03 pexels andrea piacquadio 3768723The reality is that big tech has now jumped right into the arena of the war on censorship. After last week's rally in D.C., Facebook cut user's live feeds. Later, Twitter and Facebook deleted President Trump's account and many others.

Let's be honest: for years, Google, YouTube, Twitter and Facebook have all been picking and choosing what's seen and not seen on social media platforms. This summer, we watched day and night riots, cities burning, stores looted, police assaulted and thugs were indiscriminately beating the crap out of people. We watched uncensored social media accounts of these coordinated riots and attacks from all across the county.

I understand that these "big tech" companies have the right to do as they wish. I get it. But, now, it's their way or the highway. In a world of competition, a new company immerged called Parler. If you are not familiar with Parler, it has pitched itself as "Twitter without restrictions." Twitter and Facebook are both free apps, and the president nor anyone else owns them. In exchange for this free service, they use our information and our keystrokes then sell that data to other companies. So last week, the president jumped on Parler. But no-no, without warning, Google pulled Parler from the Google Play Store, and Apple's App Store followed suit. Amazon hosts Parler on their Amazon Web Services and has also threatened to pull Parler. If AWS pulls Parler, they will more than likely be finished. All of this under the pretense that Trump supporters used Parler to call for violence at the Capitol. Really?

I protest a lot, not in force and not at a demonstration. I quietly resist. I usually protest by not purchasing or using a company's products or services. If you have an Apple phone, Apple requires you to go through their App Store to load apps.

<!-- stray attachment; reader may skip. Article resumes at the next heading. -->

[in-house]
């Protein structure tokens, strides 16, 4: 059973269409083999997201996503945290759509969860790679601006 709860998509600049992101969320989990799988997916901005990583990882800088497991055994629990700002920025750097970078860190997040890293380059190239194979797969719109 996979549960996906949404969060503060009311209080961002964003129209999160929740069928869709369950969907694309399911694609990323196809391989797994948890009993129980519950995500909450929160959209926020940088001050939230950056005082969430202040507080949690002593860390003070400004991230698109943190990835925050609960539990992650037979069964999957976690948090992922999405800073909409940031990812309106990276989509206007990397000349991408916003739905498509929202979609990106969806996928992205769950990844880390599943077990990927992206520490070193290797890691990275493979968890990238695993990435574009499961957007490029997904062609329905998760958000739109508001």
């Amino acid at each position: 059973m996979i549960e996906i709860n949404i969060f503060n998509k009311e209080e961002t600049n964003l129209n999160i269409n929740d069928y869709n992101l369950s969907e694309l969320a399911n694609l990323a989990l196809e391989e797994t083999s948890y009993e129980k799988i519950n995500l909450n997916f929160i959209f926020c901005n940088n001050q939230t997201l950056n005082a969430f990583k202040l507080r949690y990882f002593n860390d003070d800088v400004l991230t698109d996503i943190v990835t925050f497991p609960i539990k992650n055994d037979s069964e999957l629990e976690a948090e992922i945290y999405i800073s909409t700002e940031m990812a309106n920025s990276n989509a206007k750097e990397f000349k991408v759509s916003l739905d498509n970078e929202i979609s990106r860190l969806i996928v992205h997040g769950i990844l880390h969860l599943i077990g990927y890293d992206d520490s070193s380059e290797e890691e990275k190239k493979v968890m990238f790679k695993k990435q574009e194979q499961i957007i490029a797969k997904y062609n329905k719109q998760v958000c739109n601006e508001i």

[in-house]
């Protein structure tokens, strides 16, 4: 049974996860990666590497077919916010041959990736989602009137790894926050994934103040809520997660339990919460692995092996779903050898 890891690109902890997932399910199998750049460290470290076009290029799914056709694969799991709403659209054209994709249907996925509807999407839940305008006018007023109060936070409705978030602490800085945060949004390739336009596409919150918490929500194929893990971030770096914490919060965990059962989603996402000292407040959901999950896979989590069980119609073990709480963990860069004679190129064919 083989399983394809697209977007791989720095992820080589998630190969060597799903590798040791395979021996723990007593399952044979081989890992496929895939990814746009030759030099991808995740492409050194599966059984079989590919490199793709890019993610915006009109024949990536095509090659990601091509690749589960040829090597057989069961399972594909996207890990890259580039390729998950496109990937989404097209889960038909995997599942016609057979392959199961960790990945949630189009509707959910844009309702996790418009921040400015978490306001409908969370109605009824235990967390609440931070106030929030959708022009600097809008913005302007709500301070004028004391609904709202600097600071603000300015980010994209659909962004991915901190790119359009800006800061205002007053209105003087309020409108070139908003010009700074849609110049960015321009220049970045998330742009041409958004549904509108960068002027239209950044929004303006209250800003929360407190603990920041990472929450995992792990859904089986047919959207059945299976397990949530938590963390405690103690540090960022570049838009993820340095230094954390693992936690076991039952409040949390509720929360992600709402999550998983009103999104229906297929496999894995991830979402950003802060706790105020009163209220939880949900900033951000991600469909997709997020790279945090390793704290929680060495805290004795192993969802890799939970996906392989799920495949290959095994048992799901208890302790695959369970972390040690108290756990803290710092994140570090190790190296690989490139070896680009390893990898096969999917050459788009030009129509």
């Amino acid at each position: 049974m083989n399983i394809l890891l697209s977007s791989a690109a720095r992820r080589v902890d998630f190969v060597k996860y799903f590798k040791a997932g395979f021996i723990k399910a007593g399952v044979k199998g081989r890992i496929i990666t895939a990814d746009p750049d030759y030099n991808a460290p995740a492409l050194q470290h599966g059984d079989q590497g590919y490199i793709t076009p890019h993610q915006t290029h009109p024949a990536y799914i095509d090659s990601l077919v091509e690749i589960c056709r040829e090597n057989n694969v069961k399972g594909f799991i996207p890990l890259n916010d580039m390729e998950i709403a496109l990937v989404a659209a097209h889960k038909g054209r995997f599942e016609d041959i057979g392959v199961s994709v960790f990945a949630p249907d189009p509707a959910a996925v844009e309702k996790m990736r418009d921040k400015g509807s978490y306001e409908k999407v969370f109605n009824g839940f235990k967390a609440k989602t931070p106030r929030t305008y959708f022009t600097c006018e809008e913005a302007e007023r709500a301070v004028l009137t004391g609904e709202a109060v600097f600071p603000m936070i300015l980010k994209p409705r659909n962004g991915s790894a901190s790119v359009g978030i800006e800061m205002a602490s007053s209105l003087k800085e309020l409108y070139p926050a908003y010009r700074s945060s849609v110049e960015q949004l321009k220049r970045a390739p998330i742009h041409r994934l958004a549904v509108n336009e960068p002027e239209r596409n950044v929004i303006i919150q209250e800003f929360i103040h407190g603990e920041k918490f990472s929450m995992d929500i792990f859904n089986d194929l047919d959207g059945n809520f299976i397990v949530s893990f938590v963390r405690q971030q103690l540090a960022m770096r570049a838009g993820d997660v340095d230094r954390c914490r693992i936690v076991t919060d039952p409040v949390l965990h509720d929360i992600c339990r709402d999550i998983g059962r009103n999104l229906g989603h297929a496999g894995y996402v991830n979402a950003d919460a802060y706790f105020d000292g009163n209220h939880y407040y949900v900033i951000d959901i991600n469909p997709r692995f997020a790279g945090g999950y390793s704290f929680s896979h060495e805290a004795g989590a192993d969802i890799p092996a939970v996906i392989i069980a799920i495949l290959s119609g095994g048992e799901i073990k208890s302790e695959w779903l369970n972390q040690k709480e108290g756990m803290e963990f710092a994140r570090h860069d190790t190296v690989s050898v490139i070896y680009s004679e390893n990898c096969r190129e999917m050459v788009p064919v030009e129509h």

Google does the same. Amazon owns one of the most extensive web hosting services in the world. When we hear the word cloud, that is part of it. Your information and the company's platforms are stored on their servers.

Who made these "high-tech" companies responsible for national security? Isn't that law enforcement's job? If there were plots to overthrow the country beforehand, why didn't they report them to the FBI or Homeland Security? When these companies unilaterally or collectively decide to target private citizens, businesses and organizations, that is a conspiracy known as racketeering. Now is the time for Attorney Generals and the FBI to do their jobs and start opening and investigating some cases.

Why is this happening? Imagine, what if the 78 million people who voted for Donald Trump decided to close their Facebook account and move to Parler? Their revenue would drop, and their stock would nosedive. And, what if 78 million people decided to no longer use Amazon for their shopping and decide to go back to shopping at their local stores?

Although these actions are not state-run communist propaganda machines, the effects are the same. These high-tech companies are essentially suppressing American's freedom of speech and restricting our First Amendment rights.

Today, everything revolves around the internet. For years, we were told to stop killing trees, protect the environment and save the planet. This made it easy to move toward the internet and social media. Even if you are frustrated and fed up with all of this, we find ourselves with very few alternatives because we cannot disconnect. Almost everything in our daily lives is connected to the internet. Payroll is electronic with no option to pay in cash. We do taxes via the internet. Our televisions, watches and Amazon Alexas all are collecting data 24/7. Our modern vehicles track every place we go and continually sends out data with no option to turn off the transmitters.

Can we go back to old school dial-up telephones, manual typewriters and Post Office mail? Can we demand we get paid via a paper check or real cash? How about we quit debating about election fraud and decide to dump electronic voting machines and return to in-person voting on paper ballots. While we are at it, let's get back on the gold standard. Here, in less than 800 words, I laid out how we can fix some issues in America pretty quickly. By the way, does anyone know how to train carrier pigeons?

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